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Counterfeit Communication Cabling Cheat Sheet by

Major Scams in Communication Cabling
data     communications     center     cabling     counterfeit     scam

Introd­uction

Fake cables manufa­cturers make low-qu­ality products, label them with the name of a legitimate company, pack them in a box and sell them at a fraction of the real prizes, making it impossible for legit manufa­cturers to compete them.

After spending thousands of dollars, the consumer, ends up installing slow networks that don’t deliver their specif­ica­tions for voice, video and data passing. Corpor­ations and homeowners are suscep­tible to other risks because these cables don’t comply with adequate fire and current ratings.

Using steel or aluminum instead of copper

Copper­-cl­ad-­steel or copper­-cl­ad-­alu­minum is a classic method manufa­cturers use to save money. It consists of using an aluminum or steel core instead of costly copper, which causes high attenu­ation and poor signaling. In the long run, network speed will be affected.

Substi­tuting jacket material

Manufa­cturers replace CMP and CMR flamma­bility ratings with inferior non-fi­reproof jacket material. Not every applic­ation requires these standards, but when they are needed it is critical for cables to have them.

Using re-ground plastic

RJ-45 connectors that don’t pass the quality test at the factory and turn out as rejected can be re-ground back to pellets and added to the plastic used to make new connec­tors. This process is legiti­mate, but it can have bad conseq­uences when too much re-ground plastic is used, because it lowers combustion rating. If the connector body has yellowing or foggy plastic, it means that low-qu­ality plastic was used in its making. Another thing manufa­cturers have been doing with connectors is to replace the nickel and gold parts on the metal contact with “gold flash” or “selective plating” - materials that corrode quickly.
 

Counte­rfeit Cable Burn Test

What happens when a counte­rfeit cable gets put to a burn test. In the video, a cable that passes itself off as being plenum­-rated is subjected to the Steiner Tunnel test, which a cable must pass in order to qualify for the plenum rating. To say the cable fails the test is a signif­icant unders­tat­ement.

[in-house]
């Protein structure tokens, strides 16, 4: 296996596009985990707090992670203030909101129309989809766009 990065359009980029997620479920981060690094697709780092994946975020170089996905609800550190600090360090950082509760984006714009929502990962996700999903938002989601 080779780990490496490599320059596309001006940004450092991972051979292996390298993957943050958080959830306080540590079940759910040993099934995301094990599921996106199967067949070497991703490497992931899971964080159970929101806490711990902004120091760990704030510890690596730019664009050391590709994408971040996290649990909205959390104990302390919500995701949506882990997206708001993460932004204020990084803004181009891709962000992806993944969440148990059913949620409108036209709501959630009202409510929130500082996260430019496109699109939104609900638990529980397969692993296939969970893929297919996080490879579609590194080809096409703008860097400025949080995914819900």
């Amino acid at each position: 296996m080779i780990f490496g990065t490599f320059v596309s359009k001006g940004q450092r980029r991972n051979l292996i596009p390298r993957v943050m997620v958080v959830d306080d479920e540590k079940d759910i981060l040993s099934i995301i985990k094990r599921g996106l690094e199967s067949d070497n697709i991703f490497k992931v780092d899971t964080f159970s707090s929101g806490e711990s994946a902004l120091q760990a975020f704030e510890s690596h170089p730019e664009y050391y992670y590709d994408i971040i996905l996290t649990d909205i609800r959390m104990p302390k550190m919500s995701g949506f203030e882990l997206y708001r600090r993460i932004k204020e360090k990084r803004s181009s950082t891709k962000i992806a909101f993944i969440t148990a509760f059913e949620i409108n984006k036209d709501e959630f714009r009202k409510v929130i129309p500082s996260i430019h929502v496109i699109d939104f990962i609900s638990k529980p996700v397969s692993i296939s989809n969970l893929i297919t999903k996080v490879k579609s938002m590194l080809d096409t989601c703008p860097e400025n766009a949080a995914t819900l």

UL mark

The first step of course is to check for the UL mark (or a mark from one of the other NRTLs on OSHA's list) on the product. Since UL is the most common of these, that's the mark we're focusing on with this particular article. If it's not there, it's a safe bet that your goods are at best not up to the standards they should be, and at worst straig­ht-up knock-­offs. Once you've located the rating, there are steps to take to make sure it's genuine.

UL marks come in many forms: it might be a label, or it may be die-st­amped, silk-s­creened or molded into a product. Whichever the method of applic­ation, there are FOUR design elements that need to be verified to make sure the UL listing is legit:

The UL trademark: the letters “UL” arranged diagonally (desce­nding left to right) within a circle, with a small ® symbol directly below the U. If the “UL” letters are level with each other, side by side, then you're looking at a phony symbol.
The word “listed” printed either below or beside the circle in all capital letters: LISTED.
A 4-char­acter alphan­umeric control number, or a 4 to 6-digit issue number. In the case of the issue number, it may or may not be preceded by the phrase “Issue No.” as well as 1 or 2 letters.
A product identity phrase that concisely names what the product is.

If any of these elements are missing or does not match the config­ura­tions listed above, the UL mark is about as real as Santa Claus, the Tooth Fairy and Snuffa­lupagus

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